Getting your snowboard setup dialed is akin to fine-tuning a car, but much easier. Still, you want things to be just right when you mount bindings on your board, from choosing binding angles to stance width and forward lean.
Tools for Mounting Snowboard Bindings
Now that you’ve bought your bindings, here’s a basic list of what you’ll need to mount your bindings to your board. Here’s a basic list of what you’ll need to mount your bindings to your board. It’s pretty basic, but find these first before you start.
Number 3 Phillips screwdriver for mounting the bindings
Better yet, a Burton Zip Tool to mount bindings and adjust boots (and it will fit in your pocket for on the fly adjusting!)
Find Your Natural Stance
If this is your first snowboard, the first thing you’ll want to figure out is whether your stance is goofy or regular foot. Regular is with your left foot in front; goofy is the right foot in front. Learn more about your natural stance and tips on how to find out if you have a regular or goofy foot stance.
Find Your Stance Width
Finding a comfortable stance width comes next. The width is the distance between the two bindings. Stance width depends mostly on your height and should roughly be about 1 inch/2.5 cm wider than your shoulders. As long as you make sure you choose the right snowboard size for your height, then the reference stance width will be just right. A wider stance gives more stability at higher speeds. A narrower stance makes for easier rotations but has a little less stability.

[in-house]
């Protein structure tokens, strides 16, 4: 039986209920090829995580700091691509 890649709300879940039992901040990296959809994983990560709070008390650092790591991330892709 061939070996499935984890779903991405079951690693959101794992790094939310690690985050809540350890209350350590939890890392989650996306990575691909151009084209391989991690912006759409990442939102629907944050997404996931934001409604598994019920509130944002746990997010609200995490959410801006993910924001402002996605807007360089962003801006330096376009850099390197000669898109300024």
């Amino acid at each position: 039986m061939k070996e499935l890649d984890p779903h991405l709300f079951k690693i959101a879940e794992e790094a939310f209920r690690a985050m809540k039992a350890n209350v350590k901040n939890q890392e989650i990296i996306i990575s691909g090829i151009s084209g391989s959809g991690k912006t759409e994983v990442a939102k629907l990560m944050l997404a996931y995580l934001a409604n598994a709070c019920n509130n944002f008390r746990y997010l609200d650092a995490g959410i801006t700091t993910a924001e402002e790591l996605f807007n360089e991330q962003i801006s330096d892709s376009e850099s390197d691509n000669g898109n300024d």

To measure, use the distance from the middle of one baseplate to the other, or use the reference stance that is typically marked on the top sheet as a guide. Most boards have a ‘reference stance,’ which is the manufacturer’s suggested stance for the size, width and flex of that particular board. It’s not set in stone, but it’s a great place to start if you have no idea what stance you prefer. Additionally, here are two stances to consider…
Snowboard Stance Centered – Excellent for riding switch, this stance allows a board to turn easily and gives a rider a feeling of good control. Freestyle and park riders like the balanced feeling it provides.
Snowboard Stance Setback – For riders who enjoy the directional control they get from being closer to the back of the board, a slightly set back from the center stance is optimum. The nose will float in powder making for easier turns. A setback stance is not ideal for park riding.
Set Your Angle on the Bindings
Once you’ve determined your stance width, set your angles on the bindings. A pretty common setup is +18 on your front foot, and -6 on your back foot. That said, freestyle riders may go +15/-15 or even more duck-footed. On the other extreme, freeriders may go +18 up front and 0 or +3 on their back foot. It comes down to what feels comfortable, and your style of riding.
We offer a general guideline below, but feel free to adjust your angles to whatever best suits your comfort.